The authors are grateful to the following: the INCAPS Investigators Group (Online Appendix) and their institutions for efforts in collecting the data; the cooperating professional societies, including the American Society of Nuclear Cardiology, the Asian Regional Cooperative Council for Nuclear Medicine, the Australian and New Zealand Society of Nuclear Medicine, the British Nuclear Medicine Society/British Nuclear Cardiology Society, the Comissão Nacional de Energia Nuclear, the European Association of Nuclear Medicine, the European Council of Nuclear Cardiology, the International Atomic Energy Agency, and the Intersocietal Accreditation Commission; and Alexandre Arnal and Fabio Grita of the Statistics Division, Food and Agriculture Organization of the United Nations, for cartographic assistance.
For a complete list of members of the INCAPS Investigators Group, please see the online version of this article.
Funding was provided by the National Institutes of Health–National Heart, Lung, and Blood Institute Summer Research Program at Columbia University (5T35HL007616-34); the International Atomic Energy Agency; and the Margaret Q. Landenberger Research Foundation in memory of Professor A. Donny Strosberg; and the Irving Scholars Program. Dr. Dorbala has received an institutional research grant from Astellas; and owns stock in GE. Dr. Einstein has received institutional research grants for other research from GE Healthcare, Philips Healthcare, Spectrum Dynamics, and Toshiba America Medical Systems. All other authors have reported that they have no relationships relevant to the contents of this paper to disclose.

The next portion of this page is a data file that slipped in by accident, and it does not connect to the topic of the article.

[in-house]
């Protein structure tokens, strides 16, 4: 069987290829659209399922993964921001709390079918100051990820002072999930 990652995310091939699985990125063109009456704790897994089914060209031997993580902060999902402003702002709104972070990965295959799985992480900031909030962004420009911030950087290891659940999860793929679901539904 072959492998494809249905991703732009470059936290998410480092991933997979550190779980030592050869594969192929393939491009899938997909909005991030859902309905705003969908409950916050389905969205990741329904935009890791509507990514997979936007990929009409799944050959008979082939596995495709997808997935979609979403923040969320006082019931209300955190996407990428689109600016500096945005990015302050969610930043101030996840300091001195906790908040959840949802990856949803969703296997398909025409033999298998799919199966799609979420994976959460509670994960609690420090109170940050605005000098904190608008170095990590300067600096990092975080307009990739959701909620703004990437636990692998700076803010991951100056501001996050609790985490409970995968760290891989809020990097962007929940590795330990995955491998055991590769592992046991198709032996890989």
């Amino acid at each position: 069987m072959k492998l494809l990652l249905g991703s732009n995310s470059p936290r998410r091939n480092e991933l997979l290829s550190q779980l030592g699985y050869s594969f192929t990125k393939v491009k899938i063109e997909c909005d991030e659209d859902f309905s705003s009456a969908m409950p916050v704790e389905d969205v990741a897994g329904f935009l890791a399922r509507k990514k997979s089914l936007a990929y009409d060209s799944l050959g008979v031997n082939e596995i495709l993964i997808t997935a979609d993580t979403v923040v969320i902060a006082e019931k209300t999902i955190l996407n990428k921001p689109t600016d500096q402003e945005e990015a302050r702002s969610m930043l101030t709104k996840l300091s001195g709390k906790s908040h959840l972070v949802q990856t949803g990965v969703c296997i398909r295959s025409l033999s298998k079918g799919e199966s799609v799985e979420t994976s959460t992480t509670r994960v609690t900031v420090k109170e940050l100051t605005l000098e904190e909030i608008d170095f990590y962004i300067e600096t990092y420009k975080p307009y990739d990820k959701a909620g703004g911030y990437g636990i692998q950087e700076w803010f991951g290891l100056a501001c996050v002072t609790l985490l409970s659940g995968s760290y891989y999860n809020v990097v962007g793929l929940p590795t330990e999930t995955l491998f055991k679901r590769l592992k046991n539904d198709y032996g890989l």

Heinrich Schelbert, MD, served as the Guest Editor for this article.
- Abbreviations and Acronyms
- coronary artery disease
- Gender Inequality Index
- Human Development Index
- myocardial perfusion imaging
- positron emission tomography
- single-photon emission computed tomography
- Received December 30, 2015.
- Revision received January 6, 2016.
- Accepted January 7, 2016.
- American College of Cardiology Foundation